"Yeah, that doesn't look good," she said. 
"I think it's cellulitis. I'll give you an antibiotic."

And she departed. We waited. An orderly came in to check the supply cupboard. 

A student volunteer came in to see if we needed anything. Nope, we're good, thanks. 

The registrar came in to finish filling out Lyle's paperwork and to get the all-important insurance and payment information. 

And we sat. And waited. 45 minutes later the student volunteer was back. We asked if she could see what the hold-up was on having the EKG. Before she left, the doctor came back in. "Has the nurse done the EKG yet?" No, we've just been waiting. So the volunteer and the doctor scurried off to find the nurse.

The nurse wheeled the EKG machine in and hooked Lyle up again, and printed the report. Then she hooked the IV up to a bag of (guess what?) Keflex. "It will take 20 or 30 minutes to drip in," she told us. "Press the call button when it's done."

The doctor came back. The EKG is normal. PVC is very common. Nothing to be concerned about.

"Why?" we asked. "Why did the urgent care PA send us over here, if this is so normal?"

"Oh, they just don't see them as often as we do. Better be safe than sorry. We'd rather it turn out to be nothing, than them not send you, and it actually turn out to be something."

Because, of course, they aren't the one paying the bills.

After 35 minutes the antibiotic finally finished dripping. The nurse unhooked all the wires and tubes and handed Lyle a prescription for (guess what?) Keflex to continue taking orally. He put his shirt back on and we went home.

But not before stopping at the pharmacy to pick up his prescription.

Co-pay at the urgent care clinic. Co-pay at the emergency room. Probably more co-pays on the two EKGs.. and the IV... and who knows what else. Four hours of our day. I'm just glad we declined the ambulance!

Why can't a nurse with 30 years' of experience, who can expertly diagnose a simple condition via a texted picture, just prescribe the antibiotic?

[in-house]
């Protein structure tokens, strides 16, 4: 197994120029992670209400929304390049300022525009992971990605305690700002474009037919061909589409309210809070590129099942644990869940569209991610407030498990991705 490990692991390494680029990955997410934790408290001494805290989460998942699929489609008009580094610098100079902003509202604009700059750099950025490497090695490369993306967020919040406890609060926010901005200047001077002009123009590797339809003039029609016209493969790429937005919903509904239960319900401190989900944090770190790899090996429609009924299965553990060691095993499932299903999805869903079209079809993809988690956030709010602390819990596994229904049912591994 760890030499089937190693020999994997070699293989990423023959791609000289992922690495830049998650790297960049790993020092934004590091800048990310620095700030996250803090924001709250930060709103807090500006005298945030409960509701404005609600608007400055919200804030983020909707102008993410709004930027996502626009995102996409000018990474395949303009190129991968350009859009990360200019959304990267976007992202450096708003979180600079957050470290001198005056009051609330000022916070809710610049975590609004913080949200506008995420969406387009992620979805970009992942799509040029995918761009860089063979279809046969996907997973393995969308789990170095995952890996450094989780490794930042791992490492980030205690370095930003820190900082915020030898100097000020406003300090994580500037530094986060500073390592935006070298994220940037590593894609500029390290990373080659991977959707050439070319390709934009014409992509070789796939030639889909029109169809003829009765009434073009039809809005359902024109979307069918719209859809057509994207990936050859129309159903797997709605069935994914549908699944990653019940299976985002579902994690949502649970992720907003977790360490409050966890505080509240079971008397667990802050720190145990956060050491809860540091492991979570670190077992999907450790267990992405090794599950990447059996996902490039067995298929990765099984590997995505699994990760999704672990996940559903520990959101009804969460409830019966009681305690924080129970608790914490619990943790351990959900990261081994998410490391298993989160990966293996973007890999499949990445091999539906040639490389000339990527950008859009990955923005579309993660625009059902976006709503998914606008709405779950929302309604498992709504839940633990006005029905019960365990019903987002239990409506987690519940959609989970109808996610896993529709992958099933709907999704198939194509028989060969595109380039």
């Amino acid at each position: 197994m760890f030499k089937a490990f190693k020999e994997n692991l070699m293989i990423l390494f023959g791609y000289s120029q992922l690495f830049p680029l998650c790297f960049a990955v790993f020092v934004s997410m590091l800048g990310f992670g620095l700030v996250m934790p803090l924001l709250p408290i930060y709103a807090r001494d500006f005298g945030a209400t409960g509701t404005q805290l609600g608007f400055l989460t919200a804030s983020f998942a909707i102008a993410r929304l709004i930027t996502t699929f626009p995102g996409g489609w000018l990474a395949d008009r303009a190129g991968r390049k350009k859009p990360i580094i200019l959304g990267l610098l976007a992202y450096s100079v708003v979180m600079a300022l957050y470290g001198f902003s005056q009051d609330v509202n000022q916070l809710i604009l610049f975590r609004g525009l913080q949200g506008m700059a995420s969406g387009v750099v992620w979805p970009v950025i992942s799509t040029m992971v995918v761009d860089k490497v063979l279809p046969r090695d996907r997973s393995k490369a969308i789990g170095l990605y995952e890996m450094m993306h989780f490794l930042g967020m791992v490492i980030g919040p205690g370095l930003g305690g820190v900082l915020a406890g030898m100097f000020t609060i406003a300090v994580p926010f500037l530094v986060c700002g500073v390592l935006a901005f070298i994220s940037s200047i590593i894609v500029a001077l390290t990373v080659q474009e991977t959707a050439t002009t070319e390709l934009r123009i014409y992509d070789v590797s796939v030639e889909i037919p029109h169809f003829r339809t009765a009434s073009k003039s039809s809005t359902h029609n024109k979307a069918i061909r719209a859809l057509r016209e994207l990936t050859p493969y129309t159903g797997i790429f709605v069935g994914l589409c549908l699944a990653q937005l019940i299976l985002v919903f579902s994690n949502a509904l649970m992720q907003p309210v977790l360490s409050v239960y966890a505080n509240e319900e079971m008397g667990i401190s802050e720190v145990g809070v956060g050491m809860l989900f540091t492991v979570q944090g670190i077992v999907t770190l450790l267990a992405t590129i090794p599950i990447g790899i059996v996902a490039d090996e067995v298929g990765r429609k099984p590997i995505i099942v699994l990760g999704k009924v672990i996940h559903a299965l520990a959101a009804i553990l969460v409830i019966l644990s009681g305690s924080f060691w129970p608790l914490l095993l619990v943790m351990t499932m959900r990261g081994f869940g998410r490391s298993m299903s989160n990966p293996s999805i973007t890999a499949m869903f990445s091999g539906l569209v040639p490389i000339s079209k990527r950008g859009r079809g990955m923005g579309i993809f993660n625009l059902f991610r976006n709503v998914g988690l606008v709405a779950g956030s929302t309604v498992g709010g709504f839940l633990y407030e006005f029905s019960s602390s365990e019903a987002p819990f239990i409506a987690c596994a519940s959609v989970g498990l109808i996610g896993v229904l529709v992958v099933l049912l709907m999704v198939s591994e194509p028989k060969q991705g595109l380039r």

That's really all we wanted.

Thursday, July 16, 2015

Summer Vegetables

I never aspired to be a food blogger. Nor do I spend much time or effort staging my food. I have to admit, though, that there are times when I want to share a recipe and would like to have a really sharp photo to go with it.

Today's Photo Challenge is food photography. So here you have today's lunch. I can't say that it's an amazing picture because, honestly? The tomato juice bugs me. Oh, you hadn't noticed? Well, then. Forget I said anything, and feel free to brag on my photo.

During the summer I love eating lots of fresh vegetables. My favorite meals are grilled meat with salads and/or roasted vegetables. We have a nice deck just off our kitchen, so we eat outdoors more often than not this time of year.

On Monday evening we stopped at Sprouts and bought a mini-cart's worth of produce.

On Tuesday evening we grilled steaks and shishkabobbed green and yellow squash and red onions. (Is "shishkabobbed" a verb? Well, you know what I mean.) I also made a creamy cucumber and onion salad that night.

Last night we grilled hamburgers. I roasted a double-batch of cauliflower and squash in the oven. (Recipe: Chop vegetables. Drizzle with olive oil. Sprinkle with salt and pepper. Bake until beginning to blacken at 475.) I honestly would rather have that than french fries.

Today for lunch I decided to make a frittata with the left-over roasted vegetables. I also made a tomato and feta cheese salad to have on the side, along with sliced peaches. It is delicious, even if my photography is not perfect. I'll just have to keep practicing.

What are your favorite summer vegetables?

Wednesday, July 15, 2015